Kate Hardy’s intimate watercolor paintings are postmodern curiosities. The compositions are based on exploration illustrations of objects from the 18th century, which were usually depicted completely out of context. With no sense of scale or weight, the subjects became specimens. She eplains, “One only has to flip through an art magazine to see that contemporary work tends to lean towards the mundane and sterile or the shocking and grotesque. These new paintings are an examination of what current art seems to be avoiding. The images portrayed are studies of sentimentality, nostalgia, and wonder.”

Noelle Tan’s untitled series of black and white silver gelatin photographs consists of highly overexposed images. The series depicts random environments and scenes that Tan encountered while traveling through the deserts of Nevada, Utah, and Arizona. “This work is about evoking a psychological space,” Tan says. “I’m interested in spaces where civilization and wilderness meet. The white space acts as a stage and the viewer seeks what is out of eyesight. It is this play of the visual and its association to narrative space that ultimately informs the work.”

Kate Hardy received a BFA from the Corcoran College of Art and Design, her MFA in ceramics from Cranbrook Academy of Art, and a Certificate of Masters in Museum Studies from George Washington University. She is currently artist-in-residence at the Red Dirt Studio in Mt Rainier, MD.

Noelle Tan earned her BFA from New York University and her MFA from the California Institute of the Arts. Ms. Tan has shown her work throughout the United States and was recently an artist-in-residence at the Center for Photography in Woodstock, New York.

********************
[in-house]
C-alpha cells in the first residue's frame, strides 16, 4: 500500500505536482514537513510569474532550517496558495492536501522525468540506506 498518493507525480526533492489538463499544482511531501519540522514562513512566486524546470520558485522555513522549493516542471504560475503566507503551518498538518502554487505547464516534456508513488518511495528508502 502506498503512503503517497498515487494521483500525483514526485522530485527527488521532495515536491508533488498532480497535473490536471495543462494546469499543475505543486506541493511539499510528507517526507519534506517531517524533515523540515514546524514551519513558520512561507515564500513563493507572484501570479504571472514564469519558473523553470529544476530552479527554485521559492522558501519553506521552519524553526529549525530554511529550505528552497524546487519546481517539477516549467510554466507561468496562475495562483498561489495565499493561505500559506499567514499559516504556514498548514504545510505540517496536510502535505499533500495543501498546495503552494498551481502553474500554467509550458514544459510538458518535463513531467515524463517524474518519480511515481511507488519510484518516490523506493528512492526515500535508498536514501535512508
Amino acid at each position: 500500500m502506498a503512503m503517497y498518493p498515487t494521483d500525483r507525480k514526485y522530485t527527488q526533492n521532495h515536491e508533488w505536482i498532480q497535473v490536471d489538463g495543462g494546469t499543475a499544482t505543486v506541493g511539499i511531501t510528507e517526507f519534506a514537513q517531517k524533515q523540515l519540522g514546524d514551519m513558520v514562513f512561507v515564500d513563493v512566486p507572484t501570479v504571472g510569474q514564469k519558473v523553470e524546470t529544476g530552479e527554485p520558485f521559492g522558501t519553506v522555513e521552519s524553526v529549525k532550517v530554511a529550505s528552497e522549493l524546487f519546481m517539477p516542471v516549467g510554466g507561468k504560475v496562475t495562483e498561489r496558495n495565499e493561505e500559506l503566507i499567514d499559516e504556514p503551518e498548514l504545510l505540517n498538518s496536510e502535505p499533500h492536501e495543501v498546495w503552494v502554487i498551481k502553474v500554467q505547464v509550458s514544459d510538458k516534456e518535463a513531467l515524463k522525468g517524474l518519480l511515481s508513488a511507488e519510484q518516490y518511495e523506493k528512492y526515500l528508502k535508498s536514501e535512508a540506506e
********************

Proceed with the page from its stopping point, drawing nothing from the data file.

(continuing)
Easy riders

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Charles and I went for a ride on Saturday when it was in the 70s and sunny. He could barely keep up with me! We sat outside for brunch with Mendi and Dave at L’Enfant and savored crepes, Belgian beer, and the last warm day of the year.

Anne’s eye

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My friend Anne Pellicciotto won the 2006 Washington Post travel photo contest with this photo of local kids running down a beach dune at Canoa Quebrada in northern Brazil. Anne took some amazing photos during her six months in Brazil and you can see (and buy) them at www.anneseye.com.

Anne went to Brazil during a sabbatical from her career as an organizational change consultant to explore her creative side. In addition to these beautiful photographs, she also wrote poignant and powerful stories about her time there.


My very talented friend Chris Tousimis is currently exhibiting his recent sculptures in the atrium of the Lerner Building in Tysons Corner (1800 Tysons Boulevard). Stop and take a look if you’re over in that part of town. Or, drop in at a reception he’s hosting there on Saturday, November 18, from 6:30 to 8:30 PM. All are invited (and encouraged!) to attend what should prove to be a very lively event! Plus you get to meet a really nice artist who has been making a huge splash on the Washington art scene. His sculptures have been appearing all over town and he’s gaining wide recognition. If you can’t attend but want to be on his email list for future art events, you can email him at ctousimis@hotmail.com.

Art For Life

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I have been helping with fundraising at Pediatric AIDS-HIV Care, an organization that provides basic services to DC children living with AIDS–either they have it or a parent has it. One of their main forms of therapy is through art, which is how I first got interested in PAHC. Our next big fundraising event is Art For Life, an auction that will feature art donated by several local artists along with art created by the children themselves.

Please come to the event if you can!

Thursday, November 16

6:30 to 9:00 PM

At the law firm of WilmerHale

1899 Pennsylvania Avenue, NW

rsvp to Tony Purcell at tpurcell@pediatricaidshivcare.org

Ticket price is a tax-deductible $100

For more information about PAHC, please go to www.pediatric-care.net.